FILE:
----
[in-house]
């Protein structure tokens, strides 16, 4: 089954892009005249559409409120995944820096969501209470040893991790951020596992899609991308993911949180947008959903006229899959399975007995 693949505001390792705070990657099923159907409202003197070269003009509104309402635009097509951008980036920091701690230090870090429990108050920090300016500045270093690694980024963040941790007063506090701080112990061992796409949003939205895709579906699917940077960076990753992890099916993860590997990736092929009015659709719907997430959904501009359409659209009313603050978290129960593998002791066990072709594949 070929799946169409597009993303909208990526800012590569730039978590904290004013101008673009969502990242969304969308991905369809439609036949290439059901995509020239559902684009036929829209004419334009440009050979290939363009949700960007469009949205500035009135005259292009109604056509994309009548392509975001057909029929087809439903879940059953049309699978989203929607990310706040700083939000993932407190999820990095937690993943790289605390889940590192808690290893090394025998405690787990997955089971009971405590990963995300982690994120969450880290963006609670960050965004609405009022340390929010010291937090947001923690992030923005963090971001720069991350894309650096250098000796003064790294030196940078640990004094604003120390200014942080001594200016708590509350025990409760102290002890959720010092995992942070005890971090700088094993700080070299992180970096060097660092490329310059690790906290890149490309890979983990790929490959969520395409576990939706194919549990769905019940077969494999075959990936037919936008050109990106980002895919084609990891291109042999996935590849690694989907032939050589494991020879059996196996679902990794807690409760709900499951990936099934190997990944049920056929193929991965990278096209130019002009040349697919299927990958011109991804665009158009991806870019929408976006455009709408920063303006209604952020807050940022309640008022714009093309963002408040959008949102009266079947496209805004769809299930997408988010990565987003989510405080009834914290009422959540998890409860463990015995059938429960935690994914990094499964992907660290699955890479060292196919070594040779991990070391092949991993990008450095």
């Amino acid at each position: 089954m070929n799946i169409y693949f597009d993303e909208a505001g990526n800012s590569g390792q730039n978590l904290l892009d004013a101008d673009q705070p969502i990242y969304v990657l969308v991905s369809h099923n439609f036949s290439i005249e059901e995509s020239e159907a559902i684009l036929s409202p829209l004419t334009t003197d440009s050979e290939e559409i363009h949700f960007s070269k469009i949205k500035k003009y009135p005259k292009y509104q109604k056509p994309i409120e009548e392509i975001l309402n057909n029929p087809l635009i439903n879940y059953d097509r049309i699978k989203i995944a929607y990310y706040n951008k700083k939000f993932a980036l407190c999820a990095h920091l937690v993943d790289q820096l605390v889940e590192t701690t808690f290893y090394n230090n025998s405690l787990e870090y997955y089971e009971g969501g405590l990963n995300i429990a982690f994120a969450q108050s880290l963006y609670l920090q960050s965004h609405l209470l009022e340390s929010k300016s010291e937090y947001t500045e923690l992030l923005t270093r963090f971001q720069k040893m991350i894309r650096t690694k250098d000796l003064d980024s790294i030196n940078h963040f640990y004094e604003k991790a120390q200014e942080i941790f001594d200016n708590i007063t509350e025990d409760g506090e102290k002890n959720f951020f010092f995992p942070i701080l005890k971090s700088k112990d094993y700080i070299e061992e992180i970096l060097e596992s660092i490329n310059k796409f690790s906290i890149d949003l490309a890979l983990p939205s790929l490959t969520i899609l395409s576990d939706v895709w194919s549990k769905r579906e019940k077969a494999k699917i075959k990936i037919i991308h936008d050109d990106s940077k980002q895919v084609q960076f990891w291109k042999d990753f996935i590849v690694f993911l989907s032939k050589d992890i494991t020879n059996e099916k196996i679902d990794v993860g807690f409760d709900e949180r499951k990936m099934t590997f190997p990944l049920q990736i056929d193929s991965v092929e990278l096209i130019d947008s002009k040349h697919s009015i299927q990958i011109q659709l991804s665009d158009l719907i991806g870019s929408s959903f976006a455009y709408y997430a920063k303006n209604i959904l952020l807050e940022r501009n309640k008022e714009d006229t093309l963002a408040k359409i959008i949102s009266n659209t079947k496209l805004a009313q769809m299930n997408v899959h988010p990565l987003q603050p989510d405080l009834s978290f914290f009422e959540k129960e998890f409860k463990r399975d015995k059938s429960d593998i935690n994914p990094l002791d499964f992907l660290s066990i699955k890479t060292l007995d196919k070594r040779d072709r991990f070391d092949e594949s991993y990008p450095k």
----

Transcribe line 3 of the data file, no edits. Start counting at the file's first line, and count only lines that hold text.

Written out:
């Amino acid at each position: 089954m070929n799946i169409y693949f597009d993303e909208a505001g990526n800012s590569g390792q730039n978590l904290l892009d004013a101008d673009q705070p969502i990242y969304v990657l969308v991905s369809h099923n439609f036949s290439i005249e059901e995509s020239e159907a559902i684009l036929s409202p829209l004419t334009t003197d440009s050979e290939e559409i363009h949700f960007s070269k469009i949205k500035k003009y009135p005259k292009y509104q109604k056509p994309i409120e009548e392509i975001l309402n057909n029929p087809l635009i439903n879940y059953d097509r049309i699978k989203i995944a929607y990310y706040n951008k700083k939000f993932a980036l407190c999820a990095h920091l937690v993943d790289q820096l605390v889940e590192t701690t808690f290893y090394n230090n025998s405690l787990e870090y997955y089971e009971g969501g405590l990963n995300i429990a982690f994120a969450q108050s880290l963006y609670l920090q960050s965004h609405l209470l009022e340390s929010k300016s010291e937090y947001t500045e923690l992030l923005t270093r963090f971001q720069k040893m991350i894309r650096t690694k250098d000796l003064d980024s790294i030196n940078h963040f640990y004094e604003k991790a120390q200014e942080i941790f001594d200016n708590i007063t509350e025990d409760g506090e102290k002890n959720f951020f010092f995992p942070i701080l005890k971090s700088k112990d094993y700080i070299e061992e992180i970096l060097e596992s660092i490329n310059k796409f690790s906290i890149d949003l490309a890979l983990p939205s790929l490959t969520i899609l395409s576990d939706v895709w194919s549990k769905r579906e019940k077969a494999k699917i075959k990936i037919i991308h936008d050109d990106s940077k980002q895919v084609q960076f990891w291109k042999d990753f996935i590849v690694f993911l989907s032939k050589d992890i494991t020879n059996e099916k196996i679902d990794v993860g807690f409760d709900e949180r499951k990936m099934t590997f190997p990944l049920q990736i056929d193929s991965v092929e990278l096209i130019d947008s002009k040349h697919s009015i299927q990958i011109q659709l991804s665009d158009l719907i991806g870019s929408s959903f976006a455009y709408y997430a920063k303006n209604i959904l952020l807050e940022r501009n309640k008022e714009d006229t093309l963002a408040k359409i959008i949102s009266n659209t079947k496209l805004a009313q769809m299930n997408v899959h988010p990565l987003q603050p989510d405080l009834s978290f914290f009422e959540k129960e998890f409860k463990r399975d015995k059938s429960d593998i935690n994914p990094l002791d499964f992907l660290s066990i699955k890479t060292l007995d196919k070594r040779d072709r991990f070391d092949e594949s991993y990008p450095k």